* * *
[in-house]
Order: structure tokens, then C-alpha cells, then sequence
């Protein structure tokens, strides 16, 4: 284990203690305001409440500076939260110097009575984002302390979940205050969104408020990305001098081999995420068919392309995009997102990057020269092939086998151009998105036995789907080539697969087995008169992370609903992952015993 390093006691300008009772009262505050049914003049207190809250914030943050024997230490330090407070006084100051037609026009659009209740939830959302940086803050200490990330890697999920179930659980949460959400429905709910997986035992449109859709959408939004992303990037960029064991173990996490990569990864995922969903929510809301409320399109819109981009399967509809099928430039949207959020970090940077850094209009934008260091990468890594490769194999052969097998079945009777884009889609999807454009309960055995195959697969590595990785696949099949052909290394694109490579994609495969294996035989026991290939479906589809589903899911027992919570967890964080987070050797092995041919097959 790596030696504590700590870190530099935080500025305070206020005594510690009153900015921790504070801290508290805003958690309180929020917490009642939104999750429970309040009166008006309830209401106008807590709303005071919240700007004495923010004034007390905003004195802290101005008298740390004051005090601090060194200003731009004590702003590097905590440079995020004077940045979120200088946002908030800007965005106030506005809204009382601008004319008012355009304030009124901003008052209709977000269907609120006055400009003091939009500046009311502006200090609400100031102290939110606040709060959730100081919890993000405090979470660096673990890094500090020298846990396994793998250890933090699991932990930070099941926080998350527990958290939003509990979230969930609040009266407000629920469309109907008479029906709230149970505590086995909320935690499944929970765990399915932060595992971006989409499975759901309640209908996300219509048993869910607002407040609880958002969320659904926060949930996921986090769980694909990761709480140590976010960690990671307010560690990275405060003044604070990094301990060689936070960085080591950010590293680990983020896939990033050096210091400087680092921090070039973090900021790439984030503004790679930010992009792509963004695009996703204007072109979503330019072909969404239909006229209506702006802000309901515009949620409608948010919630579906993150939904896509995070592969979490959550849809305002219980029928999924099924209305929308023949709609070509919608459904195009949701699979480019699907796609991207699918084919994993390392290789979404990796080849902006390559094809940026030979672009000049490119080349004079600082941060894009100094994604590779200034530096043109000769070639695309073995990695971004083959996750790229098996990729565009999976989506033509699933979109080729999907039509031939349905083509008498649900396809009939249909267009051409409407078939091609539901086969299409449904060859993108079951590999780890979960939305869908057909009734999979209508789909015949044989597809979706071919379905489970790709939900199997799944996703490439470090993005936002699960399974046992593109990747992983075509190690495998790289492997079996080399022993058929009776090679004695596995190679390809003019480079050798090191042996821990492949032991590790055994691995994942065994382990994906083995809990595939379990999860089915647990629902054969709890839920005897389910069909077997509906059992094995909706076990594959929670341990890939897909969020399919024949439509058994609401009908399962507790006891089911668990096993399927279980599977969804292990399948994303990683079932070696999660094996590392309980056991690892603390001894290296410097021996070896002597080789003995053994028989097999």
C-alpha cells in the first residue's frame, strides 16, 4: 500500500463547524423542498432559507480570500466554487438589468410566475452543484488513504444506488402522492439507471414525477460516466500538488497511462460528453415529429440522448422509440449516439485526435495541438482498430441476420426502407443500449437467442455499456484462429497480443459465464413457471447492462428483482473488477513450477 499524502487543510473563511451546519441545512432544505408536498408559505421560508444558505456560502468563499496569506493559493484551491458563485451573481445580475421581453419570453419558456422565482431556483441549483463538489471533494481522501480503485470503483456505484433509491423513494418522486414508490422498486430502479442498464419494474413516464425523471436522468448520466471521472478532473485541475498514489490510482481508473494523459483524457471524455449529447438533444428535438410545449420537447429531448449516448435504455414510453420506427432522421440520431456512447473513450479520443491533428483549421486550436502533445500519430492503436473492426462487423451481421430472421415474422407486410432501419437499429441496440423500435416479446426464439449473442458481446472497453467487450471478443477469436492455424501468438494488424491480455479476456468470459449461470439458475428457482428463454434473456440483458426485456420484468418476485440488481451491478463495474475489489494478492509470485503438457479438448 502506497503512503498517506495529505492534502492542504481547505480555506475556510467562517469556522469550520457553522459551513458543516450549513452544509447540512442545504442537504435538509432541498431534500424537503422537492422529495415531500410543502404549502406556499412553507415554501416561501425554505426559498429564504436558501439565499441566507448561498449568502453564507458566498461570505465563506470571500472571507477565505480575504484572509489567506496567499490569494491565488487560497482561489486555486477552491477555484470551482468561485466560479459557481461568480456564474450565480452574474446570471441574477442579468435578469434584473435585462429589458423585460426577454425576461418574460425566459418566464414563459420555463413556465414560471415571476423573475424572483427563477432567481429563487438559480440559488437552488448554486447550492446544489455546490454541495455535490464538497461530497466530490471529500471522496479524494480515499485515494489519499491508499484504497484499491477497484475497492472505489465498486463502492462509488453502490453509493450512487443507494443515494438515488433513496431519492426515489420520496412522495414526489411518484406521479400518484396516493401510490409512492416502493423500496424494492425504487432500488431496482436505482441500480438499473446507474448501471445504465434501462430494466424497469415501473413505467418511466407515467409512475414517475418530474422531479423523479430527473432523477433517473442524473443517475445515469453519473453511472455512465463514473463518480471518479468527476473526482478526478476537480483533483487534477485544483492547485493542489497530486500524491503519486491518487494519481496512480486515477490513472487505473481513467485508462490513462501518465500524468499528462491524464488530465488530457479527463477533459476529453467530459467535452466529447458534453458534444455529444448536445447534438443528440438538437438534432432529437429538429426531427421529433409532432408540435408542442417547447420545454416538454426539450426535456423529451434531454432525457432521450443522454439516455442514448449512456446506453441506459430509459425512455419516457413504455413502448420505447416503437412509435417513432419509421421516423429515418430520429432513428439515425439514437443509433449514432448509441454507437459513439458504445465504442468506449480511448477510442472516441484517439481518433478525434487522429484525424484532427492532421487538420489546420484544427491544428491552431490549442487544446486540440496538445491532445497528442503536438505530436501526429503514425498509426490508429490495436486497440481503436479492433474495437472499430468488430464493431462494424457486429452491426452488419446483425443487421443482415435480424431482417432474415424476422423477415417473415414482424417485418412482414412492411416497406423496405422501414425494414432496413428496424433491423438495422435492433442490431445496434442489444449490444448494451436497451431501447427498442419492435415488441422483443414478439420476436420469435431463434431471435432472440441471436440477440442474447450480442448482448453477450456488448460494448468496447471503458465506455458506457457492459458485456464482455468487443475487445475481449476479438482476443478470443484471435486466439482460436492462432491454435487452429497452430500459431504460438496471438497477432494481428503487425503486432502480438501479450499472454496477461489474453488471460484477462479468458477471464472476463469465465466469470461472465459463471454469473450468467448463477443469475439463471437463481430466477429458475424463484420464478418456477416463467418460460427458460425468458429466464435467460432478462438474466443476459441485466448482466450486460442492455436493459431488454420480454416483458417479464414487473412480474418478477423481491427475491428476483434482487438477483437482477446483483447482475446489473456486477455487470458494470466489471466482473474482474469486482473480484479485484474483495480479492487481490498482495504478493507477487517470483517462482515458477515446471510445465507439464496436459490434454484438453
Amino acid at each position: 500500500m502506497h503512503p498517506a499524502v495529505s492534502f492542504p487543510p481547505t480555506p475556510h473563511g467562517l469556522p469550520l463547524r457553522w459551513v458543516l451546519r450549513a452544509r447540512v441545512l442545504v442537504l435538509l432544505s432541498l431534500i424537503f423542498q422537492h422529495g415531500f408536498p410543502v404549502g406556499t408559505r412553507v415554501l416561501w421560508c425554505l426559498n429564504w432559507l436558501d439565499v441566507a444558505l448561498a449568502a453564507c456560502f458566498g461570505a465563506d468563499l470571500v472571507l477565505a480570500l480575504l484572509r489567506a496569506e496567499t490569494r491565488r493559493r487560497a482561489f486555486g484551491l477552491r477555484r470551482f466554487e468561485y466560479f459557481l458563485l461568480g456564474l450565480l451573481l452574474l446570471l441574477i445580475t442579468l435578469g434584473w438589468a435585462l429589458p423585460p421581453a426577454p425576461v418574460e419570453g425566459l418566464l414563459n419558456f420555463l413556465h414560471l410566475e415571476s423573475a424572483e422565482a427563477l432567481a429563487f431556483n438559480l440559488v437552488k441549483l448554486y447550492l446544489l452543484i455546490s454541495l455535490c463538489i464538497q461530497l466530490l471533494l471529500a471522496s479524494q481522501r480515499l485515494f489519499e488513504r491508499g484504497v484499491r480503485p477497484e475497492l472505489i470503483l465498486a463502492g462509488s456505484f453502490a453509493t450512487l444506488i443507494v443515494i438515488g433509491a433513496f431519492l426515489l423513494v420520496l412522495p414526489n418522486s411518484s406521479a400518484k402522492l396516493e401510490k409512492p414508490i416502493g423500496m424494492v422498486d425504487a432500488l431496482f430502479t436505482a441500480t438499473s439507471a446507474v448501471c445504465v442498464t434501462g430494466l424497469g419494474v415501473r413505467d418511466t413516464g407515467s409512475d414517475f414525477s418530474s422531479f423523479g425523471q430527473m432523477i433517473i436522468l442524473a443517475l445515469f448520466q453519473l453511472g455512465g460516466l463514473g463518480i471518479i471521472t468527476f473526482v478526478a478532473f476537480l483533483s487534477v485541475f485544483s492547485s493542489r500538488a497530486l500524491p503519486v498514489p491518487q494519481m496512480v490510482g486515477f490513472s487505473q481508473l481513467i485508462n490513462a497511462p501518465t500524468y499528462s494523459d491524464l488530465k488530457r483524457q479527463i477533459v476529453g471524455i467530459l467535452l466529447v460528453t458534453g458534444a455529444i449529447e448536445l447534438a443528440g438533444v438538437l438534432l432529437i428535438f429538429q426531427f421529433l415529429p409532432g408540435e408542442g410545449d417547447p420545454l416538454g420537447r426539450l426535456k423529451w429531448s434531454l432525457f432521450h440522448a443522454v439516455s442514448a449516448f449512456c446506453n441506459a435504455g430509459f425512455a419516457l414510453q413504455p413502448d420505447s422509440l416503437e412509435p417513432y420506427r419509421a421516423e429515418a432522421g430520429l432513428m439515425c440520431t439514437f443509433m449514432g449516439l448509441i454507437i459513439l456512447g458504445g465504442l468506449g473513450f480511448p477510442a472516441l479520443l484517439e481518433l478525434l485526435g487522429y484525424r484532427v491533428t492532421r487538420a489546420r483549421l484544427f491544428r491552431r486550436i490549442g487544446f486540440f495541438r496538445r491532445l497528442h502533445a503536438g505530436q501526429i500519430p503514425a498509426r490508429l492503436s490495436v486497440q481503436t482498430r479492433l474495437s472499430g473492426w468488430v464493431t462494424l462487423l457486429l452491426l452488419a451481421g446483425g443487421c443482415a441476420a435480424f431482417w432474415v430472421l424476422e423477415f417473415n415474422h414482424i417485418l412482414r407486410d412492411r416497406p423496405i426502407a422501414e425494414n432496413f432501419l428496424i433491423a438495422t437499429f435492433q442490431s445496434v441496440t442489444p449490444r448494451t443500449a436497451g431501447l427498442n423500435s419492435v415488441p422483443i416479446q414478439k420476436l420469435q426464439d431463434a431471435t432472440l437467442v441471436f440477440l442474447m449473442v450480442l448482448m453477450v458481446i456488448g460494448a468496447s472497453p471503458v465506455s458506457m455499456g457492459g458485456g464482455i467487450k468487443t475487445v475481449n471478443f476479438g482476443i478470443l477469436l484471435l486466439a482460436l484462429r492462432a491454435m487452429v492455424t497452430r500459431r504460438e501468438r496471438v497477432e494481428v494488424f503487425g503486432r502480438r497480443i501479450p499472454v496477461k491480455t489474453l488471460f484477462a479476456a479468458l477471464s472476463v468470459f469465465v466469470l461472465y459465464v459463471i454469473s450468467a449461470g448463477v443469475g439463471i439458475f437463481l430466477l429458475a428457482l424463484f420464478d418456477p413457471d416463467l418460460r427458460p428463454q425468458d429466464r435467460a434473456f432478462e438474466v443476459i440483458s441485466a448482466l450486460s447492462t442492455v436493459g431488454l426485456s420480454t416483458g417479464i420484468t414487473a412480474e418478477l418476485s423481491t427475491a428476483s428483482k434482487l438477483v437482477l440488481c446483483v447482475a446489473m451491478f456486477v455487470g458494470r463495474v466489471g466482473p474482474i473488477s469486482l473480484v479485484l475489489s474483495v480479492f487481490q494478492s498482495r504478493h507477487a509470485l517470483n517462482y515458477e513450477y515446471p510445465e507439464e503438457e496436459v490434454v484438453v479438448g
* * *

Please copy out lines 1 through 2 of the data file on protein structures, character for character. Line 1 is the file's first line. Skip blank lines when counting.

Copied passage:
[in-house]
Order: structure tokens, then C-alpha cells, then sequence